Suicides? Accidents? Strange Crashes Here

In a very short period of time, there were three very strange car accidents on the East End of Long Island, two of them involved old men driving off of a pier and succumbing to the freezing cold water. And another accident involved a man driving on the wrong side of Route 27 at very high speeds, and crashing head-on into a car carrying three people. He also died, and the passengers of the other car are alive but in the hospital.

Gann Road in East Hampton, which is the location of the East Hampton commercial dock where locals frequently bring their fishing rods and cast off, was filled with emergency vehicles on January 4 when a resident of East Hampton, drove his car off the ledge and crash landed into the harbor. [expand]

He was driving a 2004 Subaru and when police responded to the scene, they found the man to have drowned. Many have speculated that he committed suicide. His caretaker in East Hampton told police that he thought that the victim was potentially suicidal.

The day before the accident in East Hampton, another man did essentially the identical thing with his car. The previous Tuesday, a Hampton Bays man drove his car off the Shinnecock Canal ledge and into the frigid water. Witnesses saw the 2001 Lincoln crash into the water and called police, who responded to the scene and attempted a rescue. His body was recovered, but after about two hours at Southampton Hospital, he was pronounced dead.

Witnesses at the scene and who saw the accident take place saw the car swerve off the side of the road and then smash through a bench before it leaped into the air and hit the water. The police officers that arrived at the scene attempted CPR before the man was transported to the hospital. But it was just too late.

Many in this incident are also speculating that it was a suicide. Although nobody has any proof other than the fact that it would seem like a deliberate thing to do if you wanted to kill yourself.

The final accident, which is the most troubling in terms of speculation on suicides, was a horrific scene. At 7:15 p.m. on New Year’s Eve, pure tragedy struck a family of three when an East Hampton man, for some reason that nobody knows why yet, got on the wrong side of the highway on Route 27 near Westhampton Beach and began driving his car at speeds near 80 miles per hour, according to witnesses. Witnesses who were driving along the road and were lucky enough to dodge the vehicle hurdling down the highway immediately called police, but it was too late. The man crashed his car directly into another, completely destroying his car and killing himself, while seriously injuring three people in the opposing car. Many have speculated that this accident was a suicide as well. There is still no word yet as to whether or not the man was under the influence of any drugs or alcohol, but the many witnesses that reported him driving on the wrong side of the road at such high speeds suggests that he had, at the very least, a clear enough mind to operate a car at 80 miles per hour on the highway in the wrong direction. We may never know.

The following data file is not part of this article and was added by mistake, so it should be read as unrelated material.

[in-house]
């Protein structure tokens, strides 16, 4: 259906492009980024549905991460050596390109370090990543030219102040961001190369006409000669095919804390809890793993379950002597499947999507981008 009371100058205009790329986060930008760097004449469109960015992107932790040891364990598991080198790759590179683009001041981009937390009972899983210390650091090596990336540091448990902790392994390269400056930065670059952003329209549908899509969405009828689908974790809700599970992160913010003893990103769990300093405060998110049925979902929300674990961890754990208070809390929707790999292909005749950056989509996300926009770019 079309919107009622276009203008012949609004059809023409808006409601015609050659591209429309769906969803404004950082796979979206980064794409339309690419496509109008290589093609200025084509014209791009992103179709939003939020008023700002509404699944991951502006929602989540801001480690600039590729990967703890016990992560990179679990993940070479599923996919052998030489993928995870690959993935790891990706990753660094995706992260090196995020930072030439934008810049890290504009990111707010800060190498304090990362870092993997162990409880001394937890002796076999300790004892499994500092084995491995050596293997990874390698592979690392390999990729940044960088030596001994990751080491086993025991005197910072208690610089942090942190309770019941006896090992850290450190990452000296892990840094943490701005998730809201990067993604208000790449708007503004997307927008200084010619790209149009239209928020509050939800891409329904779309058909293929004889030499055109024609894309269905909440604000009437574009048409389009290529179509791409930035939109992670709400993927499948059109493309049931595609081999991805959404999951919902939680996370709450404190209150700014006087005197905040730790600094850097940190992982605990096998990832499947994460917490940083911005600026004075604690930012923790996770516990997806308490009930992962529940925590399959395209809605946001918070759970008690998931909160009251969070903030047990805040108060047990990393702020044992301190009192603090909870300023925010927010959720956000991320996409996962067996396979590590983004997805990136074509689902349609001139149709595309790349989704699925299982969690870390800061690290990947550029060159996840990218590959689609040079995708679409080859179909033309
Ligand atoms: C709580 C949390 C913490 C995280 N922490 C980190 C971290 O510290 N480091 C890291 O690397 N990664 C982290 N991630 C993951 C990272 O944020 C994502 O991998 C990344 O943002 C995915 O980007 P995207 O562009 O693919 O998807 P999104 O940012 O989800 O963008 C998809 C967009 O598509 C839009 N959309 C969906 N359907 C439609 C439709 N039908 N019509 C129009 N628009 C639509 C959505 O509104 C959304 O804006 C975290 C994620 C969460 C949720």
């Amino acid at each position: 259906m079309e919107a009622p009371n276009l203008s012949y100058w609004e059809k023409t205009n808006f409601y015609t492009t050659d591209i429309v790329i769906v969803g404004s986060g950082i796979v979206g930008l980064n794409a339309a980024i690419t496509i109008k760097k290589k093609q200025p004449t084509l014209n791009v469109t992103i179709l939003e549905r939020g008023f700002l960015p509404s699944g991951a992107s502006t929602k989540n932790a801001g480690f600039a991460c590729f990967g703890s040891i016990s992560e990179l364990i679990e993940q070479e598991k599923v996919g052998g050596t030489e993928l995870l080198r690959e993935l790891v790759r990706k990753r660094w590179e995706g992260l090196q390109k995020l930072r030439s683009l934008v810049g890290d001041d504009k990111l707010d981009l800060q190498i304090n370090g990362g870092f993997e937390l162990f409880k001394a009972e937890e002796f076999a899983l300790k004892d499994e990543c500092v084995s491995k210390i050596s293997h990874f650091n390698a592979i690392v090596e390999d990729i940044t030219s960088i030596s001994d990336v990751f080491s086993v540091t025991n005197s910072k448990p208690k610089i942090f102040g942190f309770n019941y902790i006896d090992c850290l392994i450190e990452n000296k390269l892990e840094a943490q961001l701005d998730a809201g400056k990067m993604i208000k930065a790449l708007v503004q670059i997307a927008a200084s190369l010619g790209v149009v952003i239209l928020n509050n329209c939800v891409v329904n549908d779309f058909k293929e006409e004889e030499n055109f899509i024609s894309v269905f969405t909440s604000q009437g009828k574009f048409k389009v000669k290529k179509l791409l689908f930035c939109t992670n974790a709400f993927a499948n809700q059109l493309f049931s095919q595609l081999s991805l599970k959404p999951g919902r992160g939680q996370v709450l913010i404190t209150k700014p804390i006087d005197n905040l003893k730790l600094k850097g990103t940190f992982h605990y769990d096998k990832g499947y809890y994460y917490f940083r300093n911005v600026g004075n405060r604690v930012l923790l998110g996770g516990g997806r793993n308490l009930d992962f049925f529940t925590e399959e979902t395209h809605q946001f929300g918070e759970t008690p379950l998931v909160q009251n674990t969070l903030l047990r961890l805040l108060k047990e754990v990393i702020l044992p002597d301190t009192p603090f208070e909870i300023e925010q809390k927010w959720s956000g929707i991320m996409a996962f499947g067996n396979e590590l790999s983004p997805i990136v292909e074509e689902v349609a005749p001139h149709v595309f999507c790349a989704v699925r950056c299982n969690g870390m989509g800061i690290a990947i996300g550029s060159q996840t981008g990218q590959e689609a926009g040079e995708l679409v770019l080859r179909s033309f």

One thing we do know, however, is that a 50-year-old man from Bridgehampton was trying to kill himself, and he was arrested for it on December 20.

The man drove his car to Southampton Hospital after changing his mind while attempting to commit suicide. He had deliberately inhaled poisonous chemicals. When he drove to Southampton Hospital, a HazMat team was required to disperse the poisons. He stated to police that while he did not change his mind about committing suicide, but that while attempting to commit suicide with the chemicals, he was in an isolated area, they did not do the job, so he drove to Southampton Hospital.

It is hard to speculate why there have been so many possible suicides as of late, but according to statistics, they have been rising dramatically across the country and one of the major reasons has to do with the flailing economy. The same condition has occurred in other countries where men go through financial booms in their lives and then go bust. In Russia, during the collapse of the Soviet Union, suicide rates skyrocketed. In Japan, suicide became almost a way of life.

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